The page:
Steve Brown, a Democrat running for railroad commissioner, has a plan to address the earthquakes rattling North Texas: Shut down the area's oil and gas waste injection wells.
He made the proposal Tuesday, after Parker County residents, who packed a Railroad Commission meeting, demanded that the agency tighten oversight of waste injection, which research has tied to mild earthquakes.
"I applaud the residents of Parker County for making the trip to Austin today to voice their concerns over the earthquakes in and around Azle. I join them in calling for a temporary suspension of injection well operations in their area until we know the cause of the earthquakes," Brown said in a statement. "The commission needs to fundamentally reform the agency's culture to ensure that citizens aren't left out of the decision making process, a process that directly impacts their homes and lives. They must strike a better balance between landowners and industry growth."
Since November, nearly three dozen mild quakes have hit North Texas, with most centered around Azle, stirring angst about property damage and safety issues. Though scientists have long known that injecting fluid deep underground can trigger earthquakes, the Railroad Commission says it needs needs more proof of a link.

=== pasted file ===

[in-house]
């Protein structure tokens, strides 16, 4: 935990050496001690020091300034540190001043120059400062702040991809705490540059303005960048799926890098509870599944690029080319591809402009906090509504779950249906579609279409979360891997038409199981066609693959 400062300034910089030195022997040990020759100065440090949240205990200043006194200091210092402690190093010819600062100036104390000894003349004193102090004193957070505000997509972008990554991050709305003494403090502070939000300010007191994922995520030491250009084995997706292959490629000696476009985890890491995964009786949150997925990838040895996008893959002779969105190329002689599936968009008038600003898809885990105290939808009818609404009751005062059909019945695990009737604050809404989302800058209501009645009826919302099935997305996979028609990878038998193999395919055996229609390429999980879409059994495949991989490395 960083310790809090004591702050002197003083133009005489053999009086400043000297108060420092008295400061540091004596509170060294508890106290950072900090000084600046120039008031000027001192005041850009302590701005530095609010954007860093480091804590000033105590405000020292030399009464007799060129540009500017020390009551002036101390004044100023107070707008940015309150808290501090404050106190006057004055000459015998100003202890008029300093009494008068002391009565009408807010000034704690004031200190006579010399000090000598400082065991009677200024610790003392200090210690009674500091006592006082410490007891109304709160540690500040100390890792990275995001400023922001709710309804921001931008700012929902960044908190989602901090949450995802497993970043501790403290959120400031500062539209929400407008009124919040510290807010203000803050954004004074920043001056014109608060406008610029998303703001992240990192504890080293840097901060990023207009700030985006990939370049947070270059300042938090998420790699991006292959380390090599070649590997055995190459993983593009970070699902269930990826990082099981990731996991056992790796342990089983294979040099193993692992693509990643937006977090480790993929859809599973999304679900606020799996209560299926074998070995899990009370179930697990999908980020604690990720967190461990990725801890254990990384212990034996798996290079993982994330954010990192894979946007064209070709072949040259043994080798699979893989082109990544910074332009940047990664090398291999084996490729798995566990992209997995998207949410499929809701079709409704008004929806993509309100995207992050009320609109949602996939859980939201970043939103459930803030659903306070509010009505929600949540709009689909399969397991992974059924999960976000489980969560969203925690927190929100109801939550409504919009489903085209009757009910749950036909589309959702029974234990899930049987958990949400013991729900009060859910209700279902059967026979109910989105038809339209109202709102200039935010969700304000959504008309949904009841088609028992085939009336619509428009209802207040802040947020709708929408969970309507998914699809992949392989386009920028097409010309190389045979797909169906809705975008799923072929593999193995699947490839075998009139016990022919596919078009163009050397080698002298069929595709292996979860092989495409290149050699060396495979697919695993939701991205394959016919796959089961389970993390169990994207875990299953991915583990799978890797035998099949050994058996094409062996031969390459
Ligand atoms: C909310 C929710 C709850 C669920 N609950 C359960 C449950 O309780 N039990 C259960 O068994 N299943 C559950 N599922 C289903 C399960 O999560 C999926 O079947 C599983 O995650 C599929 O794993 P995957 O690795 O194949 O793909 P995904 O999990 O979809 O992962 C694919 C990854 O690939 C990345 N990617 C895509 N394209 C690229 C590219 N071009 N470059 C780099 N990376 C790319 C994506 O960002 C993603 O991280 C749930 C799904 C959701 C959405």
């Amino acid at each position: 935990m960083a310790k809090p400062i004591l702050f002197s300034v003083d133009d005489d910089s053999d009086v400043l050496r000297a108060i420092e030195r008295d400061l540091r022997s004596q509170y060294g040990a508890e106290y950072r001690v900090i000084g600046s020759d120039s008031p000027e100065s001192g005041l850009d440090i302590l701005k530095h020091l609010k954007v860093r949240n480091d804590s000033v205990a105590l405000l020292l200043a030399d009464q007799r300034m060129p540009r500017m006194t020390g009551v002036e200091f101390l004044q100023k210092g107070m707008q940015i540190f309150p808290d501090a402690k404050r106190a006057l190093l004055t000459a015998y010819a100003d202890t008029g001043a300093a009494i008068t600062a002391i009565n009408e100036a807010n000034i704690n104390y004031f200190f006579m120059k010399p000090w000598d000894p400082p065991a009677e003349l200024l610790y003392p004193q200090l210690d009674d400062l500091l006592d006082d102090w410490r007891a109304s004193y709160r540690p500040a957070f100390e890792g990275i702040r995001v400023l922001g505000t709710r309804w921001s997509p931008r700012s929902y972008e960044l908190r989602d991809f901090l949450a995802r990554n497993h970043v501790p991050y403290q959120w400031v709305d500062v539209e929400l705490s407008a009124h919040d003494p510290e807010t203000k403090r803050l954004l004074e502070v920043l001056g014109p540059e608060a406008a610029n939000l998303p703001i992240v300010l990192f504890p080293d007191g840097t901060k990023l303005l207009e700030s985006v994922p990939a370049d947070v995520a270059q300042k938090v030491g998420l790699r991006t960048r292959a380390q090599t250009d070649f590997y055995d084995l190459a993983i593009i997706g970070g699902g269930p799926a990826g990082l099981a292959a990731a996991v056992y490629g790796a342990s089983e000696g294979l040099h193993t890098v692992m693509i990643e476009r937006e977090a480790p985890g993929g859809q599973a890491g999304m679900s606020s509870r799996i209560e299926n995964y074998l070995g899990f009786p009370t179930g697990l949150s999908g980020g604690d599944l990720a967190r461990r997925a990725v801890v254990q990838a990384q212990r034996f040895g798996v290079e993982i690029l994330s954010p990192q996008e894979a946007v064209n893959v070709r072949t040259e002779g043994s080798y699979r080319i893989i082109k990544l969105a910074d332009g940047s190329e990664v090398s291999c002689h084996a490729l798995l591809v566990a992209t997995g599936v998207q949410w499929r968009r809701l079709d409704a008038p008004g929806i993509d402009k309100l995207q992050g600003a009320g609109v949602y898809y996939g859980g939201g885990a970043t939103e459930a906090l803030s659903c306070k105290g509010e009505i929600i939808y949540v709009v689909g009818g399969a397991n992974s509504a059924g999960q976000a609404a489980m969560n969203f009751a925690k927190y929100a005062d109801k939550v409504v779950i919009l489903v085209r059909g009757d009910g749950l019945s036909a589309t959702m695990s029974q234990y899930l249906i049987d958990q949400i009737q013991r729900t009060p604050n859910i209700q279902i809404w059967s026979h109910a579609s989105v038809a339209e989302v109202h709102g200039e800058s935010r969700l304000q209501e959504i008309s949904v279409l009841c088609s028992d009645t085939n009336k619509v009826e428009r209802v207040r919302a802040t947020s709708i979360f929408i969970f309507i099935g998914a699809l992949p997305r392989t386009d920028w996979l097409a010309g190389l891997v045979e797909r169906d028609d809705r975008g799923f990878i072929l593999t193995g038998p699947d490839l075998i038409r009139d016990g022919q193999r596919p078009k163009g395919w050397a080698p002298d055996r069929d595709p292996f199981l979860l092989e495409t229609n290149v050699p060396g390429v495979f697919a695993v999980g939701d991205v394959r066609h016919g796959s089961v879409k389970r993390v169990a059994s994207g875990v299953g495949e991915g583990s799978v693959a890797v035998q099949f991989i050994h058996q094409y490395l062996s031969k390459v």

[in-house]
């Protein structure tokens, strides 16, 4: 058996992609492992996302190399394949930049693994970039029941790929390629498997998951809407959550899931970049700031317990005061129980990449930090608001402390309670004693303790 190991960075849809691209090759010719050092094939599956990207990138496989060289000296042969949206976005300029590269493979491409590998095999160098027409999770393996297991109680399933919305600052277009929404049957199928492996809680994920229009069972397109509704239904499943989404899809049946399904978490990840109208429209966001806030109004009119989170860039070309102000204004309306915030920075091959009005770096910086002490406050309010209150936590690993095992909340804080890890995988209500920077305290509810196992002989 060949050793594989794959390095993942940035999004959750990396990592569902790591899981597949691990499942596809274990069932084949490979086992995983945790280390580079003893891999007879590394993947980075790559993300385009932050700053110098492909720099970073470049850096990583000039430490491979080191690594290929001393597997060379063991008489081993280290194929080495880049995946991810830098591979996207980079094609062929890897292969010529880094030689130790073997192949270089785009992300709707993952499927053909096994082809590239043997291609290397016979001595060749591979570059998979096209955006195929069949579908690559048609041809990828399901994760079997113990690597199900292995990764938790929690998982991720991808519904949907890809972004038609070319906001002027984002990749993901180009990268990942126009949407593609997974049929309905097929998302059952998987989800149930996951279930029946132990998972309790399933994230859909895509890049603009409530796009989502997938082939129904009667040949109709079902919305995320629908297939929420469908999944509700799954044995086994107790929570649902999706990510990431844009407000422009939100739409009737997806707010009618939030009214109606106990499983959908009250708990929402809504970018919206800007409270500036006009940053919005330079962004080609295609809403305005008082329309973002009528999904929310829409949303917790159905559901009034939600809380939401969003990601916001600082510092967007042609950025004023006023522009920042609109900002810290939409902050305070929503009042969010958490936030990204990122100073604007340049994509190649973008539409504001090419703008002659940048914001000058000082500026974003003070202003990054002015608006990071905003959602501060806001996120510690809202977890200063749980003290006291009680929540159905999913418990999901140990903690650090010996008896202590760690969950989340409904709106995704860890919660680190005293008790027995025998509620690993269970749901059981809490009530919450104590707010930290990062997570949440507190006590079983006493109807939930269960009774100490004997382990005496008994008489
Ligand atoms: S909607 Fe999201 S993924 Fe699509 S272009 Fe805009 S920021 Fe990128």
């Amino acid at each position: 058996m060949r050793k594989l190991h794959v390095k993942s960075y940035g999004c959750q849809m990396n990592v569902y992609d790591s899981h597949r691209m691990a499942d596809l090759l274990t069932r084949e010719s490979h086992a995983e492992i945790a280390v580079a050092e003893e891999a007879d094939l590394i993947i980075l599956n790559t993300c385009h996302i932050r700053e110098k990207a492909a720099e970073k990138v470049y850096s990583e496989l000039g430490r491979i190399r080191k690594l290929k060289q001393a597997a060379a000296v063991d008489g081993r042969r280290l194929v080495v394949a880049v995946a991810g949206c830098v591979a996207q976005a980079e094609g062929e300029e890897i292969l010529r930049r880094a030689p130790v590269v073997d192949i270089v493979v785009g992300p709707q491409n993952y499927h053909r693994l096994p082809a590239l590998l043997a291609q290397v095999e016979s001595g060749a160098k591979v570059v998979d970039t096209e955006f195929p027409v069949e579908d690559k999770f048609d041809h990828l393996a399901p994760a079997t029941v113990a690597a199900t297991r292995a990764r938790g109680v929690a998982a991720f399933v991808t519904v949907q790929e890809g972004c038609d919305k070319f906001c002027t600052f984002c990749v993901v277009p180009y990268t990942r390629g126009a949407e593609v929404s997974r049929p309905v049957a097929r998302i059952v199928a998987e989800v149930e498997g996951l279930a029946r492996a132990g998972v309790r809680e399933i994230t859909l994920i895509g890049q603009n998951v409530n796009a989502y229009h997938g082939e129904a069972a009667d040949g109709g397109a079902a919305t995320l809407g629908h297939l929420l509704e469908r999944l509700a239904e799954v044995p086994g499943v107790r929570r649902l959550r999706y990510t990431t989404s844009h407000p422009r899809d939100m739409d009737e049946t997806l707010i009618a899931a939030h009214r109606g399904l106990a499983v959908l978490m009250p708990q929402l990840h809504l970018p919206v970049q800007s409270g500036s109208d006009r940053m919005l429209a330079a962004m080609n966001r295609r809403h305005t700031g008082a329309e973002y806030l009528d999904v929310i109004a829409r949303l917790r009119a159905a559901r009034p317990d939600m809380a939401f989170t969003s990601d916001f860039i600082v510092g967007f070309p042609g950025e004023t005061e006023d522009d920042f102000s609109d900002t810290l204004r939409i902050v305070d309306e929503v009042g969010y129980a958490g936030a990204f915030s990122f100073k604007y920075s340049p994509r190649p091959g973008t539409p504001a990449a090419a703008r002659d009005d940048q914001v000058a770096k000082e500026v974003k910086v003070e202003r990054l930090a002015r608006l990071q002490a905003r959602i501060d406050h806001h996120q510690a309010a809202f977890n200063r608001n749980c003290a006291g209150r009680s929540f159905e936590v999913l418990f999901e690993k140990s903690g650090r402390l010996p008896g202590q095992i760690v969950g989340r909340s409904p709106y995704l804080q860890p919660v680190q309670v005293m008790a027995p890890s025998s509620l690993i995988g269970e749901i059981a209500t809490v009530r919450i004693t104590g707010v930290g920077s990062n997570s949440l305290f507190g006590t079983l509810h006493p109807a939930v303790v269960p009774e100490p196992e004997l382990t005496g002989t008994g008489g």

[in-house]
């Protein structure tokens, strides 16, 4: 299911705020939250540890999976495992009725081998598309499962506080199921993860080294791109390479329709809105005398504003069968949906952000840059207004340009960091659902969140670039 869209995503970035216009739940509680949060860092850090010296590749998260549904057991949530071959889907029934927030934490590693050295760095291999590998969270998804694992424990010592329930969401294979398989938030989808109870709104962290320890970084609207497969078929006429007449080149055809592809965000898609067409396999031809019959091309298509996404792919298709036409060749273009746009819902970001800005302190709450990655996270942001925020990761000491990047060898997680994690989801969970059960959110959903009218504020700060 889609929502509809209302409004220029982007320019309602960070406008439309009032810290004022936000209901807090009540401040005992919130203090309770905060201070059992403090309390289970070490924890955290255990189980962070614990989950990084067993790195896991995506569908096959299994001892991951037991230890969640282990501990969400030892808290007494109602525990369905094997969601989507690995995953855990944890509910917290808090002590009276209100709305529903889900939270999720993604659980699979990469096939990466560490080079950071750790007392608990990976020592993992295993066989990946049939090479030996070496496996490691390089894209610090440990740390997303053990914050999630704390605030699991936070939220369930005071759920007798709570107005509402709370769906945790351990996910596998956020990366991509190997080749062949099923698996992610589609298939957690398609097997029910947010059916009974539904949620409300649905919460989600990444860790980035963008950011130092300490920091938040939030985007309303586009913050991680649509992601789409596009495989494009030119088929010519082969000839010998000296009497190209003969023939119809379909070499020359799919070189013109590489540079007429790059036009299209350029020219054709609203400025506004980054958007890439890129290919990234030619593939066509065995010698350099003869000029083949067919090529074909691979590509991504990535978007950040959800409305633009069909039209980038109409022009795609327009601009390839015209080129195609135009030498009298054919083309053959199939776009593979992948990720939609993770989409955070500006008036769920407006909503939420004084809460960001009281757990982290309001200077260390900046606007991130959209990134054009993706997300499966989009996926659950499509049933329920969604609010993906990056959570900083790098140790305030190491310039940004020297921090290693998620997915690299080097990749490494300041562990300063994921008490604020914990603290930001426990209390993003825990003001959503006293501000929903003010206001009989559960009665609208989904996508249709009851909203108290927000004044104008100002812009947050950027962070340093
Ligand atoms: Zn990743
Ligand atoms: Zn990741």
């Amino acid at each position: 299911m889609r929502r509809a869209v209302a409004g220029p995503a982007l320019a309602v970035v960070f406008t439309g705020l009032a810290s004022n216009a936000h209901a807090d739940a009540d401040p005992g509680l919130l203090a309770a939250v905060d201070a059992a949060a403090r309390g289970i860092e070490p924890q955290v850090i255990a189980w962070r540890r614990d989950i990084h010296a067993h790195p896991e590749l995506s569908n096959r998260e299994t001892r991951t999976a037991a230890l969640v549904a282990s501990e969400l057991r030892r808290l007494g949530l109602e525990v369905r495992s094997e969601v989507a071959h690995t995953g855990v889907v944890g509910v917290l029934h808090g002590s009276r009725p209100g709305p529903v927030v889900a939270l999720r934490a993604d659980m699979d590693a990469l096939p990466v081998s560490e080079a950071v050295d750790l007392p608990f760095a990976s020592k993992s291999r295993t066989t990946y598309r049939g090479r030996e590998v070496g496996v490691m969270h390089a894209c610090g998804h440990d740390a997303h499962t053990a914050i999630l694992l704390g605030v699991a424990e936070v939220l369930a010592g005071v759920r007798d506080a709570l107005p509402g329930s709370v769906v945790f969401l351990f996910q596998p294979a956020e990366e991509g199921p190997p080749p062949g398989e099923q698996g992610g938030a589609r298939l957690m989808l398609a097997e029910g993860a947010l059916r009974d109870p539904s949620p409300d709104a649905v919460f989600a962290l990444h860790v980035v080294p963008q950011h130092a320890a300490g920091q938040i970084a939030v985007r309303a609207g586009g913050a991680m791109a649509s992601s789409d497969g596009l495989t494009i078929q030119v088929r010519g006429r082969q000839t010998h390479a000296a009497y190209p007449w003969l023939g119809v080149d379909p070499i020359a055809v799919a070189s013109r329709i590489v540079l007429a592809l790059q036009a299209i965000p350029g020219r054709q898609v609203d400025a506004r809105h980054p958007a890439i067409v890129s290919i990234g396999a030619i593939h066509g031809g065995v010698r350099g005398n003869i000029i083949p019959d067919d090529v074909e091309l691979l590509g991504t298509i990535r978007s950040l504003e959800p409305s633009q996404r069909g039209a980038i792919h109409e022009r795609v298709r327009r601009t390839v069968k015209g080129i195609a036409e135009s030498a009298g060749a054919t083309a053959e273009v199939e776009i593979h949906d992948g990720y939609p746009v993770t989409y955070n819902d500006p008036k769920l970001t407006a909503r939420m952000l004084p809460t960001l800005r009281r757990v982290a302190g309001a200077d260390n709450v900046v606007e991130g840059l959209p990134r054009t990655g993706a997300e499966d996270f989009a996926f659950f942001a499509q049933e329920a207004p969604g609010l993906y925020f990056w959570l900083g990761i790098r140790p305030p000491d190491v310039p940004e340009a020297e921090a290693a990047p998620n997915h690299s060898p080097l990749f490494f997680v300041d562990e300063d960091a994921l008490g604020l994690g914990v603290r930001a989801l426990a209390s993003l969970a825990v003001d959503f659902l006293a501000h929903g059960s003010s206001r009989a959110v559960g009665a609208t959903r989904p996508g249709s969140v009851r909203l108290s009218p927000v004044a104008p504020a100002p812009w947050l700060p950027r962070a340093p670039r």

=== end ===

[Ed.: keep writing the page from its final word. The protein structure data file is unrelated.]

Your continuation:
After hosting a testy meeting in Azle this month, the commission announced it would hire a seismologist to study the issue.
Shutting down quake-linked disposal wells is rare, but not unheard of. Arkansas has done it. In Texas, Chesapeake Energy voluntarily shut down a disposal well at the Dallas/Fort Worth International Airport following the region’s quakes in 2009, though the company said research on the issue was not settled.
Rarer is a Democrat nabbing a spot on the Railroad Commission, which hasn't housed one in 19 years.
In his primary, Brown, the former chairman of the Fort Bend County Democrats, faces Dale Henry, who has a background in research and development for the oil and gas industry.